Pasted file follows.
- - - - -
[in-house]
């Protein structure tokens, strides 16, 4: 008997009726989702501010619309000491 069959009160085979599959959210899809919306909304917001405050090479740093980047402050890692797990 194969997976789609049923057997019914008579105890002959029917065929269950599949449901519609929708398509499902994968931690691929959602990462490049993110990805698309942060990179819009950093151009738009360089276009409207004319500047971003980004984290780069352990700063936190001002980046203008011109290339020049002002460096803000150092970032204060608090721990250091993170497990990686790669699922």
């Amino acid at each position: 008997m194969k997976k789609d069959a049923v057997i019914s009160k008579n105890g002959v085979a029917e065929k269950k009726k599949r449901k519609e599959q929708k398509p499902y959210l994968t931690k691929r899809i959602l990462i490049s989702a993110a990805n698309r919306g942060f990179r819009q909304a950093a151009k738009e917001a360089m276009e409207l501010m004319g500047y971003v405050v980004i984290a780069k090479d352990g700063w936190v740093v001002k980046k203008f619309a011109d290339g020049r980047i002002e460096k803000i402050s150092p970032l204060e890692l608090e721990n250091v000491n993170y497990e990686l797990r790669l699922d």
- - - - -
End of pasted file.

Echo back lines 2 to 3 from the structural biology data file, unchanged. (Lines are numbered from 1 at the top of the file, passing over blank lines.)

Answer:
């Protein structure tokens, strides 16, 4: 008997009726989702501010619309000491 069959009160085979599959959210899809919306909304917001405050090479740093980047402050890692797990 194969997976789609049923057997019914008579105890002959029917065929269950599949449901519609929708398509499902994968931690691929959602990462490049993110990805698309942060990179819009950093151009738009360089276009409207004319500047971003980004984290780069352990700063936190001002980046203008011109290339020049002002460096803000150092970032204060608090721990250091993170497990990686790669699922």
């Amino acid at each position: 008997m194969k997976k789609d069959a049923v057997i019914s009160k008579n105890g002959v085979a029917e065929k269950k009726k599949r449901k519609e599959q929708k398509p499902y959210l994968t931690k691929r899809i959602l990462i490049s989702a993110a990805n698309r919306g942060f990179r819009q909304a950093a151009k738009e917001a360089m276009e409207l501010m004319g500047y971003v405050v980004i984290a780069k090479d352990g700063w936190v740093v001002k980046k203008f619309a011109d290339g020049r980047i002002e460096k803000i402050s150092p970032l204060e890692l608090e721990n250091v000491n993170y497990e990686l797990r790669l699922d």